Chapter 1. Making Your Work Flow


  • What is a workflow?

  • Understanding the photographer's workflow

  • Ensuring that your workflow doesn't damage your files

Just a few years ago, when photographers were primarily shooting film, I rarely heard any of them mention the word "workflow." That's because post-production consisted of taking film to the lab and then picking it up when processing and proofing were completed. When they needed enlargements, they took their selected negatives or slides back to the lab for printing. Unless they were developing their own film and doing all printing in the darkroom, the film photographer's workflow was mostly over once the shutter clicked. Even for photographers who processed and printed their own film, the options were so limited that it wasn't necessary to spend lots of time thinking about them.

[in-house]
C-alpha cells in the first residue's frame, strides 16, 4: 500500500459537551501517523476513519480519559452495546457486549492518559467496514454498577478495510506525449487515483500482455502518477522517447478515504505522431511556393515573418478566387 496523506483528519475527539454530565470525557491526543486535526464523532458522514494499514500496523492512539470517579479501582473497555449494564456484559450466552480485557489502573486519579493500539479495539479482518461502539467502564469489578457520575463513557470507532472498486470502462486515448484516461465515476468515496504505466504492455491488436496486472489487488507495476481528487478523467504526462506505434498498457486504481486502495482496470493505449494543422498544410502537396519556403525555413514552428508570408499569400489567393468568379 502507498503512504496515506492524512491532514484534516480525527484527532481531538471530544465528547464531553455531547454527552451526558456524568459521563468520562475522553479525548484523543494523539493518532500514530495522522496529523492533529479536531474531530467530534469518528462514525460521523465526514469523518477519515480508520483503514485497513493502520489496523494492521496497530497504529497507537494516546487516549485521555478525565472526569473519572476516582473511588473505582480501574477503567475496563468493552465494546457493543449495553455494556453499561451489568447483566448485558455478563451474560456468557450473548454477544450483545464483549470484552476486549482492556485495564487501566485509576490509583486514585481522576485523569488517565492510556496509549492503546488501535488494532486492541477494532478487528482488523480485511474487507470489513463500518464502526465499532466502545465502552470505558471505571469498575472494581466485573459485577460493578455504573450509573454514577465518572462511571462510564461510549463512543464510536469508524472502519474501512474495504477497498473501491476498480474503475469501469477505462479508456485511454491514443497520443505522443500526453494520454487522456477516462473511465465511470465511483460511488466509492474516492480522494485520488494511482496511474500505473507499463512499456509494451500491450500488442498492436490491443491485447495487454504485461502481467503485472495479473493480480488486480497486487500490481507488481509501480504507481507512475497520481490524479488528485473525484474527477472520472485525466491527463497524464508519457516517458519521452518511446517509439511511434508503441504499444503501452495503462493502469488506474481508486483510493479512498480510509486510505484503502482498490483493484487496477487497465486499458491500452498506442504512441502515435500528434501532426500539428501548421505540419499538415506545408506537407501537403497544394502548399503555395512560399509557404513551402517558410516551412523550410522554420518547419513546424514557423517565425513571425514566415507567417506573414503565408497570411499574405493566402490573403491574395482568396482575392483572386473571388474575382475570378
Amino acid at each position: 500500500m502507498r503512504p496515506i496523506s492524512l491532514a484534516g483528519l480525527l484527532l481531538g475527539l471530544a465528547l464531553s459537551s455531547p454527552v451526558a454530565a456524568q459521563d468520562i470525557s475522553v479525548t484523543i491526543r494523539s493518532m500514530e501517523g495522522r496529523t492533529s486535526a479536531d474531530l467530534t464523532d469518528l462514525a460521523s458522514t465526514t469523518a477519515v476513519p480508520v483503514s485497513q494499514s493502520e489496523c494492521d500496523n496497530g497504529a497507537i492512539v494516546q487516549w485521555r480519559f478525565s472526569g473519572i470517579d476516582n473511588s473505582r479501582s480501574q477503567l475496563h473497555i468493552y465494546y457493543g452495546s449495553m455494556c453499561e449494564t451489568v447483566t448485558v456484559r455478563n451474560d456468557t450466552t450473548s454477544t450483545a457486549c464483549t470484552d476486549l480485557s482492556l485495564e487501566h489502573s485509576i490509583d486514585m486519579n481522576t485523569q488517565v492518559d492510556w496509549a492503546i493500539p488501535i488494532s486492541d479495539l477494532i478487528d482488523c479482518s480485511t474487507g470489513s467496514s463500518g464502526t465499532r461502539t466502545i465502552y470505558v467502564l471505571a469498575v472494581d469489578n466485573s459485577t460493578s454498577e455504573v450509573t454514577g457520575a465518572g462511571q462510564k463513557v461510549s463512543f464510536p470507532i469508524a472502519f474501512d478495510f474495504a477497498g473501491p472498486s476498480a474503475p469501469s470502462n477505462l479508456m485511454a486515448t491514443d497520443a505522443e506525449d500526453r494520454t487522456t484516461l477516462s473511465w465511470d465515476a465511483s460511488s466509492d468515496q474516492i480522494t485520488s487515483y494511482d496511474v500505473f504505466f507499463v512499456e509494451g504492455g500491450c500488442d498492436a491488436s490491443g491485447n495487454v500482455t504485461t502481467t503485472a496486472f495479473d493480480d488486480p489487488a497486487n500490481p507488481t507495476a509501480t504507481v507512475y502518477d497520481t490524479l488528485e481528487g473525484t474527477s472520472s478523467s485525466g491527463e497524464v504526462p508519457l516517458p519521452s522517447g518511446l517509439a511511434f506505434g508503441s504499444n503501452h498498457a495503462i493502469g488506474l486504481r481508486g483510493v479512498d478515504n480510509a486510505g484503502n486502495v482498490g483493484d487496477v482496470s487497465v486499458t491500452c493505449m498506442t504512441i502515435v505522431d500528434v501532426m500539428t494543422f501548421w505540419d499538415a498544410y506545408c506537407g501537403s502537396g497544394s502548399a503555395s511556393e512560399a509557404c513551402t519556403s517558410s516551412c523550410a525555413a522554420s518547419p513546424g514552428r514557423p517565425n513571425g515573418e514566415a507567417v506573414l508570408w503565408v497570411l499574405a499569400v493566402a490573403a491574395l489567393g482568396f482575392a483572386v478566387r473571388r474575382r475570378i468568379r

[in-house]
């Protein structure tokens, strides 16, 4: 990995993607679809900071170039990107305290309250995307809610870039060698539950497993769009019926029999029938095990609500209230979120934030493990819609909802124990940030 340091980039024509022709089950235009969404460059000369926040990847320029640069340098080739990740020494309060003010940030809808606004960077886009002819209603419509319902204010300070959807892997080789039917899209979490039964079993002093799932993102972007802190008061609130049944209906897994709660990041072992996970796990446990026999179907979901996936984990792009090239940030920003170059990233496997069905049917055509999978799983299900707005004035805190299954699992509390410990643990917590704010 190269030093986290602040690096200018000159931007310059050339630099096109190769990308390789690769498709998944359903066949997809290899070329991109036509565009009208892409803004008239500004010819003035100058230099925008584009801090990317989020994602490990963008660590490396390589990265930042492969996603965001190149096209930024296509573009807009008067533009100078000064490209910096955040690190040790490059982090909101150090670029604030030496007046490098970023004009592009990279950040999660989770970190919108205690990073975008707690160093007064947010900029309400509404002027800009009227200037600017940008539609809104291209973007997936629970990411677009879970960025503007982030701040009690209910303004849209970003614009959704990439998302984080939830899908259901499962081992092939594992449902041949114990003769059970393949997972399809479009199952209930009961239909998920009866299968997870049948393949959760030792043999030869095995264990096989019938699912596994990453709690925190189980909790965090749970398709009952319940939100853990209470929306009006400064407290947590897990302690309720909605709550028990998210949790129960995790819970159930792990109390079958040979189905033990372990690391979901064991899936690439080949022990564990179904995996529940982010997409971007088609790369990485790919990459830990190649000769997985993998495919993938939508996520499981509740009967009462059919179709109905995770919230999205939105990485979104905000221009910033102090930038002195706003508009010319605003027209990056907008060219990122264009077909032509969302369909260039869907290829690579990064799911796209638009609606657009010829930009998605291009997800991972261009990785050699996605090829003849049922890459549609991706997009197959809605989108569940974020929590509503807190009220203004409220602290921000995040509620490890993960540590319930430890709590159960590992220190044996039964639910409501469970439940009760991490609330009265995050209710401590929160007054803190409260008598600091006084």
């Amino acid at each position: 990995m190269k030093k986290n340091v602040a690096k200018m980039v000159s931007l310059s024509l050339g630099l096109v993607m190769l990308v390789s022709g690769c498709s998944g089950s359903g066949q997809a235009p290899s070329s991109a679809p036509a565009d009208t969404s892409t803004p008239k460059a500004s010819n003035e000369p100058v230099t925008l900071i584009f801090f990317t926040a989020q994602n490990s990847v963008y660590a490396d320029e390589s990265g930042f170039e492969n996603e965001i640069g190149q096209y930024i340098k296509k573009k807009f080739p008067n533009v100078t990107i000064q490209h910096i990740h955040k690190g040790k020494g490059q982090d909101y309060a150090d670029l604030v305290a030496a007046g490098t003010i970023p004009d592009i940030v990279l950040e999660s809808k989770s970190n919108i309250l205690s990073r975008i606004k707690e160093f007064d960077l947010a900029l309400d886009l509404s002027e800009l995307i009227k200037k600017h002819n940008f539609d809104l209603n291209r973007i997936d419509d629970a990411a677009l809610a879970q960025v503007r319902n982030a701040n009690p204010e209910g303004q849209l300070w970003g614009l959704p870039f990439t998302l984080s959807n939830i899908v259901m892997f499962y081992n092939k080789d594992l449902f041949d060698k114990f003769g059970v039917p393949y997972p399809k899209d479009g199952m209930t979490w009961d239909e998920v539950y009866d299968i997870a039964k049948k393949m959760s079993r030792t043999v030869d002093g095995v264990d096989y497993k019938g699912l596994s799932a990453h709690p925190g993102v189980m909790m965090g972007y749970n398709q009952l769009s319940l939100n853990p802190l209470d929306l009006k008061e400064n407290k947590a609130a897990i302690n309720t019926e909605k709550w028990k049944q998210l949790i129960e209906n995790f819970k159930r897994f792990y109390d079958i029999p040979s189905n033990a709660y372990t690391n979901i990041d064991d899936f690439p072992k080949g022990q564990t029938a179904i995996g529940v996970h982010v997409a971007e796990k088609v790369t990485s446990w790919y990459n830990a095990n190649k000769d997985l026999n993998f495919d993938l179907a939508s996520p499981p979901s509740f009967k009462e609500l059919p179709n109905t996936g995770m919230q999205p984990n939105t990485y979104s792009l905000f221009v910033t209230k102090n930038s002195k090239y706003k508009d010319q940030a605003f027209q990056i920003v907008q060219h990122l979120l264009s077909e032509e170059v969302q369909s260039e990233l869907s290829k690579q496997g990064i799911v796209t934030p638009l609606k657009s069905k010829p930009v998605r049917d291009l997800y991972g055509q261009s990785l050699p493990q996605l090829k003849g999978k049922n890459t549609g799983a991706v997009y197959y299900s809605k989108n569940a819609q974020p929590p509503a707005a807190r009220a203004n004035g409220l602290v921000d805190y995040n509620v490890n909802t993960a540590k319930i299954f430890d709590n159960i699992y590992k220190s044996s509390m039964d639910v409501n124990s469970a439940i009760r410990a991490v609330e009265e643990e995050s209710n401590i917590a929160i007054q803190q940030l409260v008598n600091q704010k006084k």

Now that digital photographers are taking control over the entire imaging process, the word workflow is a common word in their vocabulary. That's because products like Lightroom and Photoshop have opened the door to unlimited options in post-production. In this new photographic paradigm a shutter-click signals the beginning of a whole new creative process — rather than the end of one. The trick to unlocking the power of that process is to manage the countless possible options when editing digital files by designing and using a well-defined workflow.

So what do I mean when I say workflow? The underlying concept of a workflow is a tested system that yields ...

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